— Mobile Technology
iRiver's miniscule U10 PVR and multimedia player
July 8, 2005 Iriver has shown its latest range of flash-memory based audio and multimedia players in Korea and one of the more interesting amongst the expected bunch of smaller, larger capacity devices was the U10, a tiny flash-memory based multimedia player which appears to be all screen when it’s not in its TV connectivity cradle. Now it may be all screen, but there’s still not much to the device – the 2.2-inch QVGA landscape screen is only 320 x 240 pixels, so you’ll still need a vivid imagination even if you have recorded your favourite TV show.
The U10 plays MP3, Windows Media Audio, ASF and Ogg Vorbis format audio files and MPEG4 video files and also features an FM radio, voice recording, and photo album functionality. Perhaps the most interesting aspect of the U10 apart from the size is the interface, which is entirely operated via a pressure-sensitive screen. Expected to be available at the end of Q3 in other markets, the U10 will be available in a 512MB version at US$295 and a 1GB version will cost US$350.
Read the press release here (in Japanese).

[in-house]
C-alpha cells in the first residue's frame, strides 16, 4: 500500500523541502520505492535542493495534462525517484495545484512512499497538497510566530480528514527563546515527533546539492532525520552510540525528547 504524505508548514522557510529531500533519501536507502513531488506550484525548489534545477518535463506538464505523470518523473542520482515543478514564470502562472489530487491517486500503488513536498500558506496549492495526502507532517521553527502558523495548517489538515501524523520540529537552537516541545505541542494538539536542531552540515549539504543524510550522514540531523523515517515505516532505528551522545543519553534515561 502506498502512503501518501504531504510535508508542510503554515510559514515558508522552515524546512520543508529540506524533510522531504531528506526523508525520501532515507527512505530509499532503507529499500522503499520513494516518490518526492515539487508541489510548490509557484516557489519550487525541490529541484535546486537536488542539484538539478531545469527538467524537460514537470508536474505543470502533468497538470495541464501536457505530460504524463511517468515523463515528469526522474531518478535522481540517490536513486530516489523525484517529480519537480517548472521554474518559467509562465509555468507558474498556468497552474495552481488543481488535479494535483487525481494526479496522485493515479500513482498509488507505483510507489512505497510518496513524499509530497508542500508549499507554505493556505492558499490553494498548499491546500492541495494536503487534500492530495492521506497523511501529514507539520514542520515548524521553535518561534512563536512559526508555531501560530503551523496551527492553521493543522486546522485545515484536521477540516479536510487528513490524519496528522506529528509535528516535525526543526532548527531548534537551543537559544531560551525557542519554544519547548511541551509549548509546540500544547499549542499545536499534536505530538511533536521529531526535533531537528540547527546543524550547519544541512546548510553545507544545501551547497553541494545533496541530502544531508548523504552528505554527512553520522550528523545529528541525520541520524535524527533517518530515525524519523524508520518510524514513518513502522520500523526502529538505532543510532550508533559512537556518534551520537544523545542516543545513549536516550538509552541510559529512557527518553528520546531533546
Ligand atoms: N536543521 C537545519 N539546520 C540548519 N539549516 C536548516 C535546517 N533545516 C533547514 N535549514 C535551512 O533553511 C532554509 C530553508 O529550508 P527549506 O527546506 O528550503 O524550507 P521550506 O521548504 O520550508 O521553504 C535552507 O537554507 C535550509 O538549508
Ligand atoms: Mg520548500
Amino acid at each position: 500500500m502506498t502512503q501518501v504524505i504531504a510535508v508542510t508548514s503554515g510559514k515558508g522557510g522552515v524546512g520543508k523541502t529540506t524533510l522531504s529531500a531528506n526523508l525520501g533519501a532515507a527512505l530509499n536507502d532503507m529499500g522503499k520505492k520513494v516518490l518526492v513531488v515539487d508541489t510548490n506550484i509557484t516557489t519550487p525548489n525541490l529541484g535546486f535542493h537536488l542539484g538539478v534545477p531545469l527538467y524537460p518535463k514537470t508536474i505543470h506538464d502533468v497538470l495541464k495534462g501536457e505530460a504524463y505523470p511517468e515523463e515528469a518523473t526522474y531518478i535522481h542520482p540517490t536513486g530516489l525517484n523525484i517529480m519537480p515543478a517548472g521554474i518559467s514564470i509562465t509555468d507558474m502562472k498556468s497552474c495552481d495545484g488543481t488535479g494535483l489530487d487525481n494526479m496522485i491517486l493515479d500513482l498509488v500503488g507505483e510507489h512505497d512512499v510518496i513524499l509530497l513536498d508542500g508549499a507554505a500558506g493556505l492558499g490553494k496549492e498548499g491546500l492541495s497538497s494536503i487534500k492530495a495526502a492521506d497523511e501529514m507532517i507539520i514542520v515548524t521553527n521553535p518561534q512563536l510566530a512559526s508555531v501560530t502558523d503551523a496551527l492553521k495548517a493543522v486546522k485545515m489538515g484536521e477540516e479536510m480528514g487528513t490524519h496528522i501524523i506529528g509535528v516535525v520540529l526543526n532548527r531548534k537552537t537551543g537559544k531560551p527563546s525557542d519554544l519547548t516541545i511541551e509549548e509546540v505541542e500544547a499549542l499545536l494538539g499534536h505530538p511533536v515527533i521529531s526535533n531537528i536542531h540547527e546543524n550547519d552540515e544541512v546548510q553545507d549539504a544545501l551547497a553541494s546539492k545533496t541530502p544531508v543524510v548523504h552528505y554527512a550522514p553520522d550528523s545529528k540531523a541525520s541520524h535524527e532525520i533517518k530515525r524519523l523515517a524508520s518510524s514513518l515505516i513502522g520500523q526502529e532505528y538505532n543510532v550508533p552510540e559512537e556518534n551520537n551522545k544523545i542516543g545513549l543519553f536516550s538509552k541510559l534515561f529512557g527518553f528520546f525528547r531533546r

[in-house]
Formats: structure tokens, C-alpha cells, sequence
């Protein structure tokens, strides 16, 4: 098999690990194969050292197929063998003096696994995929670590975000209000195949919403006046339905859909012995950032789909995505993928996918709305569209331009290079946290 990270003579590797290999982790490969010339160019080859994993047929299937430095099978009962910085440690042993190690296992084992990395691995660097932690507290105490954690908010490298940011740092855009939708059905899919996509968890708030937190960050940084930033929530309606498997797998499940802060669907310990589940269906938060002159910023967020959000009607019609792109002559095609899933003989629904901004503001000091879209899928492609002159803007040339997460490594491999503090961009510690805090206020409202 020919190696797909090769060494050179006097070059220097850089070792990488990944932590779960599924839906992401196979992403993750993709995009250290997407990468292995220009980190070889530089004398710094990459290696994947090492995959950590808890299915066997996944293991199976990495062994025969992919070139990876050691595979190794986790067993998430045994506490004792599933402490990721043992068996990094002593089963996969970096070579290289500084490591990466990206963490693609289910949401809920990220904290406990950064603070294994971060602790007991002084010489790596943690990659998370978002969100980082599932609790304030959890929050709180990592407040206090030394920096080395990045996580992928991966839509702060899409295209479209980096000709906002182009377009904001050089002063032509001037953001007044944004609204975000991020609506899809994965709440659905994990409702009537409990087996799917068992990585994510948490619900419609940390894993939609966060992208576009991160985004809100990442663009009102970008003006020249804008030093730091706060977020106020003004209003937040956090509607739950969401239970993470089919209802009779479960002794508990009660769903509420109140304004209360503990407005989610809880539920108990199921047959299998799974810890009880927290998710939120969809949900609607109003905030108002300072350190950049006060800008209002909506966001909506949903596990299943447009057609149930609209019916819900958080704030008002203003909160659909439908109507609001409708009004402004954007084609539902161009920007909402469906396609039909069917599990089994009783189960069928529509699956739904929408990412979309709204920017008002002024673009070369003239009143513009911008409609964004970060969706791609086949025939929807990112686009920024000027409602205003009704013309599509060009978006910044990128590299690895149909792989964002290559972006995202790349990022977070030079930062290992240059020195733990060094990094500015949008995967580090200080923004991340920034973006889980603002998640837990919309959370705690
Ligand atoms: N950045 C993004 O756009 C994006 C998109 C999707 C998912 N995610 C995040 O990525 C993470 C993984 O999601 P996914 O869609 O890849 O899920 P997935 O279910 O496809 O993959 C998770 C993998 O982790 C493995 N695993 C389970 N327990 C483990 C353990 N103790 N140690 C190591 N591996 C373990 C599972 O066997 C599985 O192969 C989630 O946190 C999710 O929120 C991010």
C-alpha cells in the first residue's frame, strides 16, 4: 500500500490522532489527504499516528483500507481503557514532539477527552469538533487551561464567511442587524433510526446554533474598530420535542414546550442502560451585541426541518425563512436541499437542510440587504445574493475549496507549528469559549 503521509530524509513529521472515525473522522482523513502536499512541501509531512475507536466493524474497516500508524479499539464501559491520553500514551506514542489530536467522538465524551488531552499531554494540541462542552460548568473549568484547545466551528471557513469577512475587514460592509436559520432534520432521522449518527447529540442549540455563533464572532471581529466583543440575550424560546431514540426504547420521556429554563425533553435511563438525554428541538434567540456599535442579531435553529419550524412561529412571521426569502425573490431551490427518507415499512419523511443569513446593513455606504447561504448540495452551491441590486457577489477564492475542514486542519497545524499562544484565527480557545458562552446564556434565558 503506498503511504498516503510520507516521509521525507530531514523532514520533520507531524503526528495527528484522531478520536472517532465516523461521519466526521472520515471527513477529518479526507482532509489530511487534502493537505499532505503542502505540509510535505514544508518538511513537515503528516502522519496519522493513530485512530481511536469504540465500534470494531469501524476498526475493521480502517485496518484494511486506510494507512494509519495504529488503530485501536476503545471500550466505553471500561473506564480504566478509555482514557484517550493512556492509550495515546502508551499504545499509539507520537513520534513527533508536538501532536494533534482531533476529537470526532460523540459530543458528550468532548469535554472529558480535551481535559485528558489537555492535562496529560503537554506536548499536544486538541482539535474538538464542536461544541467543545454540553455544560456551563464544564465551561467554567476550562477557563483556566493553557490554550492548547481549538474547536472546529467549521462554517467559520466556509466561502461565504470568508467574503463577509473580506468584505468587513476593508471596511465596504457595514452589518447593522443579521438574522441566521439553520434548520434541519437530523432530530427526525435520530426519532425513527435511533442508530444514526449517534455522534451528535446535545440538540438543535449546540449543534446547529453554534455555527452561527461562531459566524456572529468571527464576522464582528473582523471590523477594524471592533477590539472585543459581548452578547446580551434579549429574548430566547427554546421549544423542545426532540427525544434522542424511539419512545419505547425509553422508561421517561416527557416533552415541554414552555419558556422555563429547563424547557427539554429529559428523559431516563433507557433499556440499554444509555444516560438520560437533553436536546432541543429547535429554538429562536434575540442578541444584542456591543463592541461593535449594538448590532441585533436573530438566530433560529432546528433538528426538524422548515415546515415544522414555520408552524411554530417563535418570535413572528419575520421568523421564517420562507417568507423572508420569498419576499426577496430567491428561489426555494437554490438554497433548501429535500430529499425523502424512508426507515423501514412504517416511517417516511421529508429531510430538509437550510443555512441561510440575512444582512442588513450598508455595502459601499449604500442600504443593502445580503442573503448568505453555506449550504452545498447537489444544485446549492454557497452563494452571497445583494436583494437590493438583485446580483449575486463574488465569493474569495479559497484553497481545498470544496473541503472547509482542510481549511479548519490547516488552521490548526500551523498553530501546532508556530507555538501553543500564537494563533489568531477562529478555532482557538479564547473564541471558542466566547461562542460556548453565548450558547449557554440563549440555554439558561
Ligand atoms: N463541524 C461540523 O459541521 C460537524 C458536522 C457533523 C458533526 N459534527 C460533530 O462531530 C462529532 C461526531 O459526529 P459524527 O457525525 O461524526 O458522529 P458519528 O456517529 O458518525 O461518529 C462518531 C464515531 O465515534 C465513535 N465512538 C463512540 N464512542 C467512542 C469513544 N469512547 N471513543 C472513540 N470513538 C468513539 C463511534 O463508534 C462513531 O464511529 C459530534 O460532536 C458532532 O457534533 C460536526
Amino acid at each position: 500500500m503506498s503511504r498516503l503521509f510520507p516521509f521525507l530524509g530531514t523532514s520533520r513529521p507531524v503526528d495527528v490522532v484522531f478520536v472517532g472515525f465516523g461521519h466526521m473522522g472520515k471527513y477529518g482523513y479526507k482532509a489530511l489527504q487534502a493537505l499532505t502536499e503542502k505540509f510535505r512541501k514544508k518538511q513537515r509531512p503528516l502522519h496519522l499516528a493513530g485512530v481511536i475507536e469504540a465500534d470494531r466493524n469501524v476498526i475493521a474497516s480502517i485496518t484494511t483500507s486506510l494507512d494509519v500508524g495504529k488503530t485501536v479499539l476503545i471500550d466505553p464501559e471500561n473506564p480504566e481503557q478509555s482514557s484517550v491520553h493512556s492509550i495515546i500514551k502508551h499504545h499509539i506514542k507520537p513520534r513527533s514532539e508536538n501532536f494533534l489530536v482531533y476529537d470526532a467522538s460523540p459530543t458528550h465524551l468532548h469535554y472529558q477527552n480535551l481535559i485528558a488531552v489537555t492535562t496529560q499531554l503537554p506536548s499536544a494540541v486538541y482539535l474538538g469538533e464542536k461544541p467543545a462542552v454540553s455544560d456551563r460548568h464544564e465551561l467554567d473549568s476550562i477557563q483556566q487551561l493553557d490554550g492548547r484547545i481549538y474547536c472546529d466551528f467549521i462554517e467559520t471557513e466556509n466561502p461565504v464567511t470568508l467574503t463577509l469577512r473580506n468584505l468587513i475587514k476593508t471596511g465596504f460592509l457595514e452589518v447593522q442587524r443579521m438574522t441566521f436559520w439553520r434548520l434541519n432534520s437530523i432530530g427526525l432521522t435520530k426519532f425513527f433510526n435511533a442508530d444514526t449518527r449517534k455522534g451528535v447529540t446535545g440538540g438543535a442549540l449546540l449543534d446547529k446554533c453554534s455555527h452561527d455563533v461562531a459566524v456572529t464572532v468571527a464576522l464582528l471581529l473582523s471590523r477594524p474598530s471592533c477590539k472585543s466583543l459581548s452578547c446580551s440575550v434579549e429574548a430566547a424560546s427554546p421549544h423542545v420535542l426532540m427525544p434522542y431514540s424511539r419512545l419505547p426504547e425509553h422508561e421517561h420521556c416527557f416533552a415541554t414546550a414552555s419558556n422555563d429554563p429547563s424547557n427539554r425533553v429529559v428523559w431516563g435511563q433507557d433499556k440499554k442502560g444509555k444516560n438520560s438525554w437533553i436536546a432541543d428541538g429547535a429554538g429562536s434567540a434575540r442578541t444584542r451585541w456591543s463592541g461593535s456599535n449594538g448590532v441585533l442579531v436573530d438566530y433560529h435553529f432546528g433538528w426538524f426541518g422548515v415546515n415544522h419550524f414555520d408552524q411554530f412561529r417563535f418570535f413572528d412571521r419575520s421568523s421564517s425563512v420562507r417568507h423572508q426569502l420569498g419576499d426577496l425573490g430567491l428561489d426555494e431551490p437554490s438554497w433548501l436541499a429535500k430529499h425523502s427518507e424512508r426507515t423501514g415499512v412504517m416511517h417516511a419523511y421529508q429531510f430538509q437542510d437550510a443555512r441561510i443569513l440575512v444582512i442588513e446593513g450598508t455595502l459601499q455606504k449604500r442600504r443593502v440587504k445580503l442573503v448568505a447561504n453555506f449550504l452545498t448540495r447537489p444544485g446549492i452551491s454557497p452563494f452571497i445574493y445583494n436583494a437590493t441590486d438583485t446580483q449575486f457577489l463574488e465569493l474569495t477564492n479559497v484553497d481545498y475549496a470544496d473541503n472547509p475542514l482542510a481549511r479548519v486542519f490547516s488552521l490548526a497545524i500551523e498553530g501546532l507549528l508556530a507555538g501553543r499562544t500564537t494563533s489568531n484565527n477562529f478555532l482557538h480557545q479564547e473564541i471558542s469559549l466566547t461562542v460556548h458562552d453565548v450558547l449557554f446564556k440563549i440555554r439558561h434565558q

About the Author
Mike grew up thinking he would become a mathematician, accidentally started motorcycle racing, got a job writing road tests for a motorcycle magazine while at university, and became a writer. As a travelling photojournalist during his early career, his work was published in a dozen languages across 20+ countries. He went on to edit or manage over 50 print publications, with target audiences ranging from pensioners to plumbers, many different sports, many car and motorcycle magazines, with many more in the fields of communication - narrow subject magazines on topics such as advertising, marketing, visual communications, design, presentation and direct marketing. Then came the internet and Mike managed internet projects for Australia's largest multimedia company, Telstra.com.au (Australia's largest Telco), Seek.com.au (Australia's largest employment site), top100.com.au, hitwise.com, and a dozen other internet start-ups before founding Gizmag in 2002. Now he writes and thinks.
All articles by Mike Hanlon
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